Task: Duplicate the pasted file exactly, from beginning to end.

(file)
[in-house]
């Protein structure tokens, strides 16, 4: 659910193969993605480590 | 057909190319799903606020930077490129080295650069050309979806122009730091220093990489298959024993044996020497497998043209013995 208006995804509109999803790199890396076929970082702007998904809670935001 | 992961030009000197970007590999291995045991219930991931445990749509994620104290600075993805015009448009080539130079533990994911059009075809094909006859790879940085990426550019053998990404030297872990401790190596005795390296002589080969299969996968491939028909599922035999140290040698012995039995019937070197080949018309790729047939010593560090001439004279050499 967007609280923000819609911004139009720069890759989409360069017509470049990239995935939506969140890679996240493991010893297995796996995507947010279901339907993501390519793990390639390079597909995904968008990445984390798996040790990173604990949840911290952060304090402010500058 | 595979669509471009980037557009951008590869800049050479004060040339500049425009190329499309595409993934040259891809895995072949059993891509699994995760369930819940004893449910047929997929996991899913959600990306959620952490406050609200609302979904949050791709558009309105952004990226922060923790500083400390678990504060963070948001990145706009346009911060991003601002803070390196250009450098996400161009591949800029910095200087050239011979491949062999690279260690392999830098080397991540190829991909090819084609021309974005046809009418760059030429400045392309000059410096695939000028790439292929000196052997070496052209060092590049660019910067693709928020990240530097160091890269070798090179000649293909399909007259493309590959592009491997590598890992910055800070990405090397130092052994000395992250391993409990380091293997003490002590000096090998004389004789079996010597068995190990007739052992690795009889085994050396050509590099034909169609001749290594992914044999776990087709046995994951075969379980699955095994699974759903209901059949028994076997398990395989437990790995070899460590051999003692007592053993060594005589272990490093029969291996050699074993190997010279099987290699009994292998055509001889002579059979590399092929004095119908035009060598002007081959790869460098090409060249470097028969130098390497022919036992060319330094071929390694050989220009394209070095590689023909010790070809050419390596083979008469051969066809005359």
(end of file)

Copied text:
[in-house]
């Protein structure tokens, strides 16, 4: 659910193969993605480590 | 057909190319799903606020930077490129080295650069050309979806122009730091220093990489298959024993044996020497497998043209013995 208006995804509109999803790199890396076929970082702007998904809670935001 | 992961030009000197970007590999291995045991219930991931445990749509994620104290600075993805015009448009080539130079533990994911059009075809094909006859790879940085990426550019053998990404030297872990401790190596005795390296002589080969299969996968491939028909599922035999140290040698012995039995019937070197080949018309790729047939010593560090001439004279050499 967007609280923000819609911004139009720069890759989409360069017509470049990239995935939506969140890679996240493991010893297995796996995507947010279901339907993501390519793990390639390079597909995904968008990445984390798996040790990173604990949840911290952060304090402010500058 | 595979669509471009980037557009951008590869800049050479004060040339500049425009190329499309595409993934040259891809895995072949059993891509699994995760369930819940004893449910047929997929996991899913959600990306959620952490406050609200609302979904949050791709558009309105952004990226922060923790500083400390678990504060963070948001990145706009346009911060991003601002803070390196250009450098996400161009591949800029910095200087050239011979491949062999690279260690392999830098080397991540190829991909090819084609021309974005046809009418760059030429400045392309000059410096695939000028790439292929000196052997070496052209060092590049660019910067693709928020990240530097160091890269070798090179000649293909399909007259493309590959592009491997590598890992910055800070990405090397130092052994000395992250391993409990380091293997003490002590000096090998004389004789079996010597068995190990007739052992690795009889085994050396050509590099034909169609001749290594992914044999776990087709046995994951075969379980699955095994699974759903209901059949028994076997398990395989437990790995070899460590051999003692007592053993060594005589272990490093029969291996050699074993190997010279099987290699009994292998055509001889002579059979590399092929004095119908035009060598002007081959790869460098090409060249470097028969130098390497022919036992060319330094071929390694050989220009394209070095590689023909010790070809050419390596083979008469051969066809005359």